Black-winged Stilt, 1st April, Posbrook

Black-winged Stilt, Posbrook Floods, 1st April 2017

The rest of 5th was spent in Sussex, at North Stoke, the site of a large tortoiseshell butterfly. It was an impressive beast, and Dave Wallace and I managed to time our visit well as it was resting on a leaf on arrival so good views were had before it flew off. The hoped for cloudy weather never came, so the butterfly didn’t return. Twitching seems to be a slippery slope, first birds… then moths… and now butterflies… but it’s interesting to see and enjoy new species, especially if they’re close by. Another highlight of the trip for me was Houghton Hill where we stopped for lunch – the views were lovely, and there were firecrests everywhere!

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Large Tortoiseshell, North Stoke, 5th April 2017

The slow and steady trickle of migrants continued with the weather conditions not being ideal. 3 wheatear dropped into the chalets at dawn on 10th, while my first house martin of the year was over Posbrook Floods on the evening of 11th alongside many swallows and sand martins, and a whitethroat was singing on 13th at Posbrook. It was lovely to see more willow, sedge and reed warblers moving through too, with at least 8 willow warblers on patch during the morning of 14th plus one in my garden which was a nice surprise. Added to that, the occasional whimbrel has flown past during the first half of April, and Dave W and I had excellent views of 3 garganey that dropped into South Scrape on the afternoon of 13th.

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A pair of Garganey, Titchfield Haven, 13th April 2017

Seawatching has been slow throughout April, largely due to unfavourable winds, although it has picked up on occasions. An attempt on the afternoon of 19th yielded a single arctic tern that briefly landed on Rainbow Bar. It’s always nice when the terns do decide to land so I can double check all the features, especially when it comes to picking out the arctic from the commons! Many more terns were seen the following evening with a steady passage of 25 common terns, along with 12 whimbrel and 2 bar-tailed godwits. It’s still slow though, with seawatching yet to properly get going. O how I long for prolonged southeasterlies… I continued to check the reserve and the floods along the canal path too, often with Ken Martin and Richard Carpenter, but sadly the hoped for red-rumped swallow never did appear. We did, however, pick up the returning lesser whitethroats which was nice.

There was bit of excitement on 23rd while comparing notes with Richard Levett, Mark Palmer and Ivor McPherson about how quiet it seemed both in terms of passage and grounded migrants – even the fog hadn’t made much impact. Whilst chatting, a bird that didn’t seem quite right for a gull or tern came into view close past the sea wall. Flap, flap, glide… “Fulmar!” – a long overdue county tick for me and a rather unexpected sighting, as the bird was heading west, it was still rather murky, and the passage had been almost non-existent through the Solent. Fulmar are also less than annual through the Solent these days. That’s the thing with seawatching at Hill Head: it can deliver, but you either have to wait for hours on end, or be rather jammy!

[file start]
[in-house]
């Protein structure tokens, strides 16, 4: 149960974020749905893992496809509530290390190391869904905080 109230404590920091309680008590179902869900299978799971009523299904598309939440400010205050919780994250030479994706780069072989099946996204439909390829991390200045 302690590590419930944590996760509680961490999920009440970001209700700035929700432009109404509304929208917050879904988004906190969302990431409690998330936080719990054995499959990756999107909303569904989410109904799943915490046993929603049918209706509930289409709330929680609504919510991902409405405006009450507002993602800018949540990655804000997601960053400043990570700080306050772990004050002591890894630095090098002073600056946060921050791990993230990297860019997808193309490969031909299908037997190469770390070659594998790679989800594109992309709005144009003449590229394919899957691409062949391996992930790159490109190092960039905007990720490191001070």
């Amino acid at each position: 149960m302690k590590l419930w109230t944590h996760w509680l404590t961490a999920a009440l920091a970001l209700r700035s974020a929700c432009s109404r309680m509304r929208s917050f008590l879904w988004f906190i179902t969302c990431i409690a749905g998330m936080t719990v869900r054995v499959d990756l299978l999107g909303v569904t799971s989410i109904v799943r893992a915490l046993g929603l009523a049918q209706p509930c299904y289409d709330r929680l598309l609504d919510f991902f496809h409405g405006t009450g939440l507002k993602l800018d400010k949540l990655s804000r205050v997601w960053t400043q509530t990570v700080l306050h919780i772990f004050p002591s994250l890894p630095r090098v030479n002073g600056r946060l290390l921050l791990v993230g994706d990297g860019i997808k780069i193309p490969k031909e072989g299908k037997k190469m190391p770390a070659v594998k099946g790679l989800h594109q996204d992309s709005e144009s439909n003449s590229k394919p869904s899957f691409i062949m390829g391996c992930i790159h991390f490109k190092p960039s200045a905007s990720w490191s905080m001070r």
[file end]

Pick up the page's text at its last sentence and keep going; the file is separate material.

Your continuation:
Patch aside, some time during the second half of April was spent elsewhere in the county with Ed Bennett. The New Forest is one area I’ve always intended to explore more, but never got round to it and didn’t really know where to go. Luckily Ed does know these things (and indeed much more) which was helpful, and enjoyable. Ivy Wood was particularly lovely with all the bluebells, and other plant species such as dogs mercury, butchers broom and wood spurge, plus the crab apple blossom. Nice to find a part of the Forest that was fenced off from livestock – what a difference it made! Blackwater Arboretum was pleasant too with many a willow warbler singing away, along with my first redstart, garden warbler and cuckoo of the year. A second visit a couple of days later involved a return to Blackwater, followed by a wander around Acres Down. It was much colder which didn’t help, although we did have superb views of a singing wood warbler – one of my favourite birds I think – along with great views of a singing firecrest which was similarly lovely.

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The lovely bluebells in Ivy Wood

Finally, seawatching did pick up as the month drew to a close, well… sort of. 3 distant black terns were picked up by Graham Barrett and Dave Ryves working their way towards Southampton Water on 28th. Frustratingly on 29th, the winds were not quite SE and the birds appeared to fly either over the Isle of Wight or rather close to it, and so not visible from Hill Head. While other sites along the south coast (including Stokes Bay) yielded many a skua, we didn’t. It wasn’t until 1635 when finally, I picked up an arctic skua flying east mid-channel, to the delight of Mark, Andy and John Shillitoe.

And then it did happen! The morning of 30th was superb even though the winds still weren’t quite right. Andy Collins and I recorded 15 arctic skuas, 4 little gulls, 8 black terns and plenty of whimbrel and bar-tailed godwits all heading east over the course of 3 hours. The hoped for pomarine skua never did come, but it was still a fantastic seawatch – more skuas in 3 hours than I’d ever seen in my life! My first hobby of the year was another highlight, also heading east close in.

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4 of the 15 Artic Skuas that passed Hill Head, 30th April 2017

The hobby was the 130th species for patch this year, and the sea watch was probably the 2nd best I’d had off Hill Head since trying to get my head round it. The best has to be last year when the 3 pomarine skuas flew very close in – still time for that this year…. Wonder what May will bring!